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In Mikal Cronin’s latest album, MCII, we get a juicy assembly of ten tracks clenching reverb that swings in and out of Cronin’s quintessential nineties, garage-rock guitar. String arrangements trickle in on a couple of tracks and above all, each song is wound together with polished, catchy pop vocals that have you singing along before you know it. There is, though, a sense of hesitation that Cronin is trying to shake—a struggle to face commitments that can no longer be put off. But as a southern California native currently stationed in San Francisco, the west coast sunbeams are felt throughout the album. Portions of it shimmer, levitating its darker sentiments into an honest, upbeat collection of tunes looking for solutions.
The album opens with a powerful introduction, “Weight,” where a four-note piano progression leads us onto a road of devotion Cronin is hoping won’t crumble. He sings, “I’ve been starting over for a long time/I’m not waiting for another day I fail at being new.” In the pre-chorus it is clear this inner dialogue helps him take a positive turn as he continues, “No, be bolder, golden light for miles.” This luminescence continues albeit to break the skepticism and self-doubt life often throws our way.
Cronin’s nineties rock influence is most definitely the crux of the album. The layering of rhythm guitar riffs appear to be his strong suit. He’s been sited expressing his admiration for Nirvana’s In Utero, and hints of Smashing Pumpkins and Alice in Chains can be heard. But for those whose memory doesn’t quite stretch into that particular arena, certain songs such as “Shout it Out” are reminiscent of Ben Kweller’s On My Way or Bright Eye’s Cassadega through the acoustics and string arrangement in “Peace of Mind.” Overall, the influence seems eclectic but the cocktail of sounds within the album succeed with a smooth consistency.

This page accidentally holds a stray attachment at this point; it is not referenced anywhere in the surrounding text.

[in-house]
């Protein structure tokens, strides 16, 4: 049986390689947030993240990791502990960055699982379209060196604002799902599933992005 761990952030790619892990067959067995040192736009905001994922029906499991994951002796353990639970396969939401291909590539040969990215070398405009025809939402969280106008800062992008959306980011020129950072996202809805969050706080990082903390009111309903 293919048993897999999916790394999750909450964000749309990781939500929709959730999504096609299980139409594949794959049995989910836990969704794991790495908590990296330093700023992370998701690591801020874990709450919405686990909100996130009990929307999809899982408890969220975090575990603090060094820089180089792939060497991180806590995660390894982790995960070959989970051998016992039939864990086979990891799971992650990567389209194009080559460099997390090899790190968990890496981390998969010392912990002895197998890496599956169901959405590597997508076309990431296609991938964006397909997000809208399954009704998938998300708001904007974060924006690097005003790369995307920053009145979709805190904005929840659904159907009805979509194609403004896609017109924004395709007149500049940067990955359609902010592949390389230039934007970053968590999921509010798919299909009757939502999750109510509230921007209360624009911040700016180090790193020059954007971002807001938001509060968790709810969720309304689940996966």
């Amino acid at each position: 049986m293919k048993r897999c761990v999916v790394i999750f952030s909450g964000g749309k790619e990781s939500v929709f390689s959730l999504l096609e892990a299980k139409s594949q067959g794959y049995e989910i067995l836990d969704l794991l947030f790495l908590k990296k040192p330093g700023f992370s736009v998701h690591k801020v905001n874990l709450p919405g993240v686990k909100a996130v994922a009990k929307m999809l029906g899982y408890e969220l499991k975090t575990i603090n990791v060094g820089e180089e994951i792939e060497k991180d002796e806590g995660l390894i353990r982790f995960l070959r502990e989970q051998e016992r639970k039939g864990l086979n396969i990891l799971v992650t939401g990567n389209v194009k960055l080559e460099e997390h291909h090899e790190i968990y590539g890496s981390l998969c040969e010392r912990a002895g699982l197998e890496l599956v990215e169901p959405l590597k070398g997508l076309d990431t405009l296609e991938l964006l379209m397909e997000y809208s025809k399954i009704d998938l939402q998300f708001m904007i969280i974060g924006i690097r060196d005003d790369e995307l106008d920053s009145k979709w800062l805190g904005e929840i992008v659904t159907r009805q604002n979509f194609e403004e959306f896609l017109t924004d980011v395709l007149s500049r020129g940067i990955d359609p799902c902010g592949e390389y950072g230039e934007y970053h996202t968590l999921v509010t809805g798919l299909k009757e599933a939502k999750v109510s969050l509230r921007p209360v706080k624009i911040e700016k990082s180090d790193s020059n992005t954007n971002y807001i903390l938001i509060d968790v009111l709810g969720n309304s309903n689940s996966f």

When Cronin does take a break from the percussion and powered pop distorted guitar, there are a few songs seamlessly worked in which link noise into sweet, distressed lull. The track “Don’t Let Me Go” reminds us of the quiet struggle still tossing in his conscious. Cronin laments a change, or what might have been a missed opportunity as he sings, “I don’t want to know/ is it my fault we could not grow?” followed by a polite request to “Shine on bright above me/ Be the light that guides me up and through the fog.” And as it was with his strong opener, Cronin leaves us off on a just an equally powerful note with “Piano Mantra.”As the title implies, the song is built on the progression of chords from a heavy grand piano which are then lightly nudged along by strings as Cronin sings, “Can you hear me or is in my mind?” The second guessing continues, and it’s likely Cronin doesn’t see himself getting through, but he’s patient. Despite it’s more troubled subjects, MCII is imbued with positivity.
Cronin’s interaction with new beginnings is humble, and he appears to know the advantage of being kind to oneself as he closes by saying, “Sink my roots and I’ll be gold/ The open arms are giving me hope.” What might feel like real problems turn into slight complications dissolved into a nice, steady snare. The potential to change will catch on. The road looks straight and the light seems to be leading the way.